Richard Worth 26th November 2018
Way back in May, Nasa launched robotic lander Mars InSight. After seven months, on 26 November 2018, InSight is set to land on our nearest planetary neighbour and begin probing its crusty surface, to get to at all the juicy knowledge inside. InSight’s objective is to monitor seismic activity and the geological makeup of Mars in a bid to better understand how planets can form, and, if possible, avoid awakening any ancient and eldritch evil that may be sleeping beneath the Red Planet’s surface. And because InSight didn’t even buy Mars dinner first, we thought that we should get to know the history of Mars a little.
As everyone knows, Mars is named after the Roman god of war, Mars. But Mars (the god, not the planet), like most of his Roman buddies, nicked his schtick from the Greeks — specifically Ares, the Greek god of war. But the Greeks weren’t any better. Historians are a little vague on this, but the Greeks may have been inspired by the Babylonians, who identified the brilliant fiery planet in the night sky with Nergal — their god of fire, water and all-round destruction.
In fact, Mars has generally been associated with angry war bastards all throughout ancient human culture. In Hinduism, the planet is associated with war god Mangala, while in China, the advent of Mars spelled certain grief, war and/or murder. The ancient Hebrews identified Mars as “Ma’adim” or “the one who blushes”, which is just lovely. Presumably, Mars got off the hook with the ancient Israelites on the basis they already a pretty angry and judgemental war god, God.
But even in the ancient world, nerds such as scientists and natural philosophers were trying to figure out what the hell was going on with the universe in general, and specifically Mars. Plato, the philosophy daddy and creator of such metaphorical locations as Atlantis, put some thought into what was going on — plagiarising ancient Mesopotamian observations no less. Later, his boy Aristotle blew the whole field wide open, by figuring out that Mars was further away than the moon. Boom, game changer.
But Mars being a little guy, cosmically speaking (bigger only than Mercury), and further away than the moon (thanks Aristotle!), it was quite hard to make any observations about the planet’s true nature until the invention of the telescope. The Father of Modern Science, enemy of The Holy See and popular Queen lyric, Galileo Galilei, was the first to observe Mars with the un-naked eye as early as September 1610.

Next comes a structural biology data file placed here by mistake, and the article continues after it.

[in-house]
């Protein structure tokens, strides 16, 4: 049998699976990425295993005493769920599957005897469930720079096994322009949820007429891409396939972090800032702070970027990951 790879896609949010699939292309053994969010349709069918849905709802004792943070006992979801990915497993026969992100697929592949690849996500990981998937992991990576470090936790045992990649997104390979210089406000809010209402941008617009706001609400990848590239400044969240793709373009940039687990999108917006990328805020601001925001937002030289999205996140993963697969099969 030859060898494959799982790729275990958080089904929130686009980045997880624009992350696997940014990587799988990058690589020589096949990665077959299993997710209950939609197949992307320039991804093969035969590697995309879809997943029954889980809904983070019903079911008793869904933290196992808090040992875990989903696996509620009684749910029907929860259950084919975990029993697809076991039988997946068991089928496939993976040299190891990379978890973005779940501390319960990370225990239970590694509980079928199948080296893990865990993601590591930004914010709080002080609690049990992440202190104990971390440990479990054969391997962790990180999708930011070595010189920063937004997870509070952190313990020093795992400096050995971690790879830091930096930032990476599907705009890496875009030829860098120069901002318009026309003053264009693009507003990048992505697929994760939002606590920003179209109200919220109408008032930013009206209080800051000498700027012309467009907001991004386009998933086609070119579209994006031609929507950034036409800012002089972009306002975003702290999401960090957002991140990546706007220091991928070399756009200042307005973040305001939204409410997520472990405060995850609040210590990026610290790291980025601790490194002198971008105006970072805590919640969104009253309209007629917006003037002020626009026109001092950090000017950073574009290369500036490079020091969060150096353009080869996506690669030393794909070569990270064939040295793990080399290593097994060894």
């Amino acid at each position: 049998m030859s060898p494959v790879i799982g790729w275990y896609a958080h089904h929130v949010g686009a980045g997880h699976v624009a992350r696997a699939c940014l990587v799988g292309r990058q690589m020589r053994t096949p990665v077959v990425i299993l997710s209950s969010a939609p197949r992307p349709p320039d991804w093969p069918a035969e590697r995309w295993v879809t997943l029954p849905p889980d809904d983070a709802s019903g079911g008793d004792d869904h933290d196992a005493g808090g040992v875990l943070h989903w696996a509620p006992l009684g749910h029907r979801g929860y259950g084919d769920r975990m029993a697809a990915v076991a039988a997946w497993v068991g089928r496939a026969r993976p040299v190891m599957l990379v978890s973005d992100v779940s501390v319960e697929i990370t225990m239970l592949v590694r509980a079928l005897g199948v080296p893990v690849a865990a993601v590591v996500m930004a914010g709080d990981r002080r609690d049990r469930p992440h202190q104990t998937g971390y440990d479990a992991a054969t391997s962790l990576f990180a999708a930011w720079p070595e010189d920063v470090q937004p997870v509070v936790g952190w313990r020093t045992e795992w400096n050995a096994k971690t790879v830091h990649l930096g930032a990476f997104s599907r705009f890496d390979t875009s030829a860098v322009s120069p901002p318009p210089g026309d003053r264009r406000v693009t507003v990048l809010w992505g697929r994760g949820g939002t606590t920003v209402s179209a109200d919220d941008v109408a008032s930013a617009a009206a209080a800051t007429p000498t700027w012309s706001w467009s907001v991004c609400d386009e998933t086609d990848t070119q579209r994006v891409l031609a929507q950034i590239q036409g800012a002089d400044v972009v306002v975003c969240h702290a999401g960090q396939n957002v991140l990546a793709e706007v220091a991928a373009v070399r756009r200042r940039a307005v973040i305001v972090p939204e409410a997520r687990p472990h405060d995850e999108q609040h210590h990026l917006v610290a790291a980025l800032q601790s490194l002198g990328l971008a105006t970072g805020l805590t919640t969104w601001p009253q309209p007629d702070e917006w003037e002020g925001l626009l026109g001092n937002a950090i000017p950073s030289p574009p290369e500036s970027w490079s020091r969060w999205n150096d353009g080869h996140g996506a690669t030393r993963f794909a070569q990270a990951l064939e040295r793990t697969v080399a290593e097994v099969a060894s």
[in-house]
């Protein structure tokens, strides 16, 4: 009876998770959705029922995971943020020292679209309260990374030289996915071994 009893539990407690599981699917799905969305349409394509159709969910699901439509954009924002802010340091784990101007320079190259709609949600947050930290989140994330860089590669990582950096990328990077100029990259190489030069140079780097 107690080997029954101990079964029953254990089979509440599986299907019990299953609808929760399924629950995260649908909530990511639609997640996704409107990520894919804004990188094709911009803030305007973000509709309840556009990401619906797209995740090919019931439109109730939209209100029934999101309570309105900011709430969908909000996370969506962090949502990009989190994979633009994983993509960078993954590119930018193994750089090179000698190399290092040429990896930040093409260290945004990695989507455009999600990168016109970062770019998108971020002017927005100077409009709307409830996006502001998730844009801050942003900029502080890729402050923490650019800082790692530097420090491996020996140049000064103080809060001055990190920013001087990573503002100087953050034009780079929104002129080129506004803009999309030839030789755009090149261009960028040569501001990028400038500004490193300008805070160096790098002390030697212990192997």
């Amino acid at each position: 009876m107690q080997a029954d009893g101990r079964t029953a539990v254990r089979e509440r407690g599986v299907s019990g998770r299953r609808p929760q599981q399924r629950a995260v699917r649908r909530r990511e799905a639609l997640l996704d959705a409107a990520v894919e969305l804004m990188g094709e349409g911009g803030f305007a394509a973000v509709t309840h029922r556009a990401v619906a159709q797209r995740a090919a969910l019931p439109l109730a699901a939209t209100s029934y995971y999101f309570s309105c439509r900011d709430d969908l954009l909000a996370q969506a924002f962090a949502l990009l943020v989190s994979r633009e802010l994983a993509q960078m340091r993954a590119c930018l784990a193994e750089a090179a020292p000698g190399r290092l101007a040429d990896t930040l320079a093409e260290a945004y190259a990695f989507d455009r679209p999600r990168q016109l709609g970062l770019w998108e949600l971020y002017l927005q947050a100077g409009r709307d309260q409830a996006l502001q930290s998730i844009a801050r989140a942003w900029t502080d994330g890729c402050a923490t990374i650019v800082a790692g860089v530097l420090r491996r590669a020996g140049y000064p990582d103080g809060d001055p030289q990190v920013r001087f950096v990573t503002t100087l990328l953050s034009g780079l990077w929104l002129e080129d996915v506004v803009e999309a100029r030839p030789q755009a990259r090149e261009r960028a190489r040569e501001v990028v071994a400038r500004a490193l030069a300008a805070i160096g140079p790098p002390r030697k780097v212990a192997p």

After that, scientists couldn’t stop themselves from taking a peek at the cheeky planet next door, discovering all its vital statistics. It’s distance of 54.3 million km from earth, it’s day lasting slightly longer than earth by just 39 minutes, and the fact it has two moons.
These moons were named, inconsistently, Phobos and Deimos (Fear and Dread) by discoverer Asaph Hall in 1877 after Ares’s sons, rather than Mars’s. The children of Mars are, of course, Romulus and Remus who, after drinking milk from a wolf nipple, would first found Rome and later the Romulan Star Empire.
In that same year, an Italian astronomer, Giovanni Schiaparelli documented what he called “canali” meaning something like “channel”. But at the time, the English speaking world was crazy for canals and assumed Schiaparelli’s canali were man-made, or rather, Martian-made feats of engineering. This theory was fuelled by American astronomer Percival Lowell, who believed that the canals were the last means of irrigating a drying planet by a dying race. Meanwhile, Camille Flammarion, French astronomer, sci-fi pioneer, spiritualist and, we have to assume, Pokemon, thought that Mars’ distinctive red surface was the result of the planet’s surface being covered in red vegetation.
It’s easy to laugh at those old-timey morons for being stupid idiots, but neither of them thought the earth was flat, so give them a break and shut up. Though these theories were even contested at the time, the assumptions they made aren’t entirely mental, given the level of technology and experience available. It was pretty reasonable to jump to the same mistaken conclusions they did, given the evidence they had. In the same way, we once assumed smoking was good for us or that David Duchovny would be able to play a character other than Fox Mulder. We just know better now.